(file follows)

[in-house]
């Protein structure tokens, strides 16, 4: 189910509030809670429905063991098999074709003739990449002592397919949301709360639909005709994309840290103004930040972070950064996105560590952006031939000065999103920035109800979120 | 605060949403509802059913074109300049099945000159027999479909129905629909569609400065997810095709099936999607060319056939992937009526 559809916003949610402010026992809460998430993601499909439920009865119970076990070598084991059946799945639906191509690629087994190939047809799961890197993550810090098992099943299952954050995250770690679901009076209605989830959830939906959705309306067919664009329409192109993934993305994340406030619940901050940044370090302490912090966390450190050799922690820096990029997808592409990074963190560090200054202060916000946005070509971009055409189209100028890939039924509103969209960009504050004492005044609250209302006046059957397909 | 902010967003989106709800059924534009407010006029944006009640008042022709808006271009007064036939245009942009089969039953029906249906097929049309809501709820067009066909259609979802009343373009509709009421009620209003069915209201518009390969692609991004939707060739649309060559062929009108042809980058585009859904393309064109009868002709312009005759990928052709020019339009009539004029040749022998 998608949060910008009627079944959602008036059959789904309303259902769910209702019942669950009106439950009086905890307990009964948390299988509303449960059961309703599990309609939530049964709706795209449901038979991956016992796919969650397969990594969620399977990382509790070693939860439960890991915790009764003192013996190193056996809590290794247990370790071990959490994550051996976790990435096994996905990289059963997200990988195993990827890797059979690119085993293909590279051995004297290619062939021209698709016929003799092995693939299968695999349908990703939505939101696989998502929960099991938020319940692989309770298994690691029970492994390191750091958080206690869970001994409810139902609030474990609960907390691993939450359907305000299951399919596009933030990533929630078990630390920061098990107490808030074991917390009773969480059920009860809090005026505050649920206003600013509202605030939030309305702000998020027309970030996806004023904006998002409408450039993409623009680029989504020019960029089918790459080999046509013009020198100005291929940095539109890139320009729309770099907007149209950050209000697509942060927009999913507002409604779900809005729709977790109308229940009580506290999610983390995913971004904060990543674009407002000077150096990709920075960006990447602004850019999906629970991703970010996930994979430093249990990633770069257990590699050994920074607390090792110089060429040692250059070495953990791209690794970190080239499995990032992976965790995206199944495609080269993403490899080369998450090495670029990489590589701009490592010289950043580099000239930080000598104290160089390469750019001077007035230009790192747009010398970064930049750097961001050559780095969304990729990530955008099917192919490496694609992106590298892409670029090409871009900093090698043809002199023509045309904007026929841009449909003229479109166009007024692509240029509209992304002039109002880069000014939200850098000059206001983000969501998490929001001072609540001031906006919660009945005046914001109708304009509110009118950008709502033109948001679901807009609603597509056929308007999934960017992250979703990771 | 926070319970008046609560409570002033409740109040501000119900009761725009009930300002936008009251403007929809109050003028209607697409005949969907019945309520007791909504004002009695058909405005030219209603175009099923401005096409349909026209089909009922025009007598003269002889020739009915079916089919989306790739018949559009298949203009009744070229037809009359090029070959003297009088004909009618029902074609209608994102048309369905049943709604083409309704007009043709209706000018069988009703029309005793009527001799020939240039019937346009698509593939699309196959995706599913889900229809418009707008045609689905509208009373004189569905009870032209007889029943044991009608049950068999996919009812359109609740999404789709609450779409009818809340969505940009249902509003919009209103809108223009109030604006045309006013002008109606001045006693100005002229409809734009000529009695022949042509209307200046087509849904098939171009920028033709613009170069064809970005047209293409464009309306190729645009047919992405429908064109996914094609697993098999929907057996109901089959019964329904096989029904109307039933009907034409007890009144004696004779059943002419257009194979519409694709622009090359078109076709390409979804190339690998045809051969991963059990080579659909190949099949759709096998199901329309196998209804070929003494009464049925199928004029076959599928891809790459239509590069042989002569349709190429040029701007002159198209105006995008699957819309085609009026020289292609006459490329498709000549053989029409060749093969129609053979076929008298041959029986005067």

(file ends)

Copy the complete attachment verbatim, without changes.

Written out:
[in-house]
């Protein structure tokens, strides 16, 4: 189910509030809670429905063991098999074709003739990449002592397919949301709360639909005709994309840290103004930040972070950064996105560590952006031939000065999103920035109800979120 | 605060949403509802059913074109300049099945000159027999479909129905629909569609400065997810095709099936999607060319056939992937009526 559809916003949610402010026992809460998430993601499909439920009865119970076990070598084991059946799945639906191509690629087994190939047809799961890197993550810090098992099943299952954050995250770690679901009076209605989830959830939906959705309306067919664009329409192109993934993305994340406030619940901050940044370090302490912090966390450190050799922690820096990029997808592409990074963190560090200054202060916000946005070509971009055409189209100028890939039924509103969209960009504050004492005044609250209302006046059957397909 | 902010967003989106709800059924534009407010006029944006009640008042022709808006271009007064036939245009942009089969039953029906249906097929049309809501709820067009066909259609979802009343373009509709009421009620209003069915209201518009390969692609991004939707060739649309060559062929009108042809980058585009859904393309064109009868002709312009005759990928052709020019339009009539004029040749022998 998608949060910008009627079944959602008036059959789904309303259902769910209702019942669950009106439950009086905890307990009964948390299988509303449960059961309703599990309609939530049964709706795209449901038979991956016992796919969650397969990594969620399977990382509790070693939860439960890991915790009764003192013996190193056996809590290794247990370790071990959490994550051996976790990435096994996905990289059963997200990988195993990827890797059979690119085993293909590279051995004297290619062939021209698709016929003799092995693939299968695999349908990703939505939101696989998502929960099991938020319940692989309770298994690691029970492994390191750091958080206690869970001994409810139902609030474990609960907390691993939450359907305000299951399919596009933030990533929630078990630390920061098990107490808030074991917390009773969480059920009860809090005026505050649920206003600013509202605030939030309305702000998020027309970030996806004023904006998002409408450039993409623009680029989504020019960029089918790459080999046509013009020198100005291929940095539109890139320009729309770099907007149209950050209000697509942060927009999913507002409604779900809005729709977790109308229940009580506290999610983390995913971004904060990543674009407002000077150096990709920075960006990447602004850019999906629970991703970010996930994979430093249990990633770069257990590699050994920074607390090792110089060429040692250059070495953990791209690794970190080239499995990032992976965790995206199944495609080269993403490899080369998450090495670029990489590589701009490592010289950043580099000239930080000598104290160089390469750019001077007035230009790192747009010398970064930049750097961001050559780095969304990729990530955008099917192919490496694609992106590298892409670029090409871009900093090698043809002199023509045309904007026929841009449909003229479109166009007024692509240029509209992304002039109002880069000014939200850098000059206001983000969501998490929001001072609540001031906006919660009945005046914001109708304009509110009118950008709502033109948001679901807009609603597509056929308007999934960017992250979703990771 | 926070319970008046609560409570002033409740109040501000119900009761725009009930300002936008009251403007929809109050003028209607697409005949969907019945309520007791909504004002009695058909405005030219209603175009099923401005096409349909026209089909009922025009007598003269002889020739009915079916089919989306790739018949559009298949203009009744070229037809009359090029070959003297009088004909009618029902074609209608994102048309369905049943709604083409309704007009043709209706000018069988009703029309005793009527001799020939240039019937346009698509593939699309196959995706599913889900229809418009707008045609689905509208009373004189569905009870032209007889029943044991009608049950068999996919009812359109609740999404789709609450779409009818809340969505940009249902509003919009209103809108223009109030604006045309006013002008109606001045006693100005002229409809734009000529009695022949042509209307200046087509849904098939171009920028033709613009170069064809970005047209293409464009309306190729645009047919992405429908064109996914094609697993098999929907057996109901089959019964329904096989029904109307039933009907034409007890009144004696004779059943002419257009194979519409694709622009090359078109076709390409979804190339690998045809051969991963059990080579659909190949099949759709096998199901329309196998209804070929003494009464049925199928004029076959599928891809790459239509590069042989002569349709190429040029701007002159198209105006995008699957819309085609009026020289292609006459490329498709000549053989029409060749093969129609053979076929008298041959029986005067």